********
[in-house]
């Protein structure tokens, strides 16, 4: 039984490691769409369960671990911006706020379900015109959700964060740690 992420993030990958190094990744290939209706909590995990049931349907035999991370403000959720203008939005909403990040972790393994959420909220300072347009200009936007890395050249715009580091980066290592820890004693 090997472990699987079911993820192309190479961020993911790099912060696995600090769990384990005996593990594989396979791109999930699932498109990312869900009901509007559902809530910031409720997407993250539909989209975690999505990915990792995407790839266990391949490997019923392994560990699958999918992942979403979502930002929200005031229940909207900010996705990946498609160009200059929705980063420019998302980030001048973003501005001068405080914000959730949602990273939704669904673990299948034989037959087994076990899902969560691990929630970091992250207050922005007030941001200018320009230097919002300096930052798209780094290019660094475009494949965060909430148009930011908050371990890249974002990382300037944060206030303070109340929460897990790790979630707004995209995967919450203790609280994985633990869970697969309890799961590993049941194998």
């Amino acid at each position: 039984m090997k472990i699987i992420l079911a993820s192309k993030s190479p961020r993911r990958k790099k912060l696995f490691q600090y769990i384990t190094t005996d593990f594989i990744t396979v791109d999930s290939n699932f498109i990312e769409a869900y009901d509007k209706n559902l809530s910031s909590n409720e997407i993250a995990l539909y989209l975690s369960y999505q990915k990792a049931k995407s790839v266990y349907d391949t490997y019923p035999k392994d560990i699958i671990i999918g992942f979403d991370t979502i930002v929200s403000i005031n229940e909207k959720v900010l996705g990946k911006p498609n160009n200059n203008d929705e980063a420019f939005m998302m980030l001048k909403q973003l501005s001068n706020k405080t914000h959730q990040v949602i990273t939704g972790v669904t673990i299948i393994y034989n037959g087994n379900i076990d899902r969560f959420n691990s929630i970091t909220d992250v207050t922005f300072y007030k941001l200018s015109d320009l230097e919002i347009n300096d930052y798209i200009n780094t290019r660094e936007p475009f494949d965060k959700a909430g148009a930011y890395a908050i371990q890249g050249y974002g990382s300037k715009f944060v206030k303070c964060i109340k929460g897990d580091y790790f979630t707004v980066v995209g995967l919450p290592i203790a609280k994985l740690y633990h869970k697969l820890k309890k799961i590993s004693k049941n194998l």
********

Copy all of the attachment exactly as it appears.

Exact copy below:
[in-house]
């Protein structure tokens, strides 16, 4: 039984490691769409369960671990911006706020379900015109959700964060740690 992420993030990958190094990744290939209706909590995990049931349907035999991370403000959720203008939005909403990040972790393994959420909220300072347009200009936007890395050249715009580091980066290592820890004693 090997472990699987079911993820192309190479961020993911790099912060696995600090769990384990005996593990594989396979791109999930699932498109990312869900009901509007559902809530910031409720997407993250539909989209975690999505990915990792995407790839266990391949490997019923392994560990699958999918992942979403979502930002929200005031229940909207900010996705990946498609160009200059929705980063420019998302980030001048973003501005001068405080914000959730949602990273939704669904673990299948034989037959087994076990899902969560691990929630970091992250207050922005007030941001200018320009230097919002300096930052798209780094290019660094475009494949965060909430148009930011908050371990890249974002990382300037944060206030303070109340929460897990790790979630707004995209995967919450203790609280994985633990869970697969309890799961590993049941194998």
């Amino acid at each position: 039984m090997k472990i699987i992420l079911a993820s192309k993030s190479p961020r993911r990958k790099k912060l696995f490691q600090y769990i384990t190094t005996d593990f594989i990744t396979v791109d999930s290939n699932f498109i990312e769409a869900y009901d509007k209706n559902l809530s910031s909590n409720e997407i993250a995990l539909y989209l975690s369960y999505q990915k990792a049931k995407s790839v266990y349907d391949t490997y019923p035999k392994d560990i699958i671990i999918g992942f979403d991370t979502i930002v929200s403000i005031n229940e909207k959720v900010l996705g990946k911006p498609n160009n200059n203008d929705e980063a420019f939005m998302m980030l001048k909403q973003l501005s001068n706020k405080t914000h959730q990040v949602i990273t939704g972790v669904t673990i299948i393994y034989n037959g087994n379900i076990d899902r969560f959420n691990s929630i970091t909220d992250v207050t922005f300072y007030k941001l200018s015109d320009l230097e919002i347009n300096d930052y798209i200009n780094t290019r660094e936007p475009f494949d965060k959700a909430g148009a930011y890395a908050i371990q890249g050249y974002g990382s300037k715009f944060v206030k303070c964060i109340k929460g897990d580091y790790f979630t707004v980066v995209g995967l919450p290592i203790a609280k994985l740690y633990h869970k697969l820890k309890k799961i590993s004693k049941n194998l």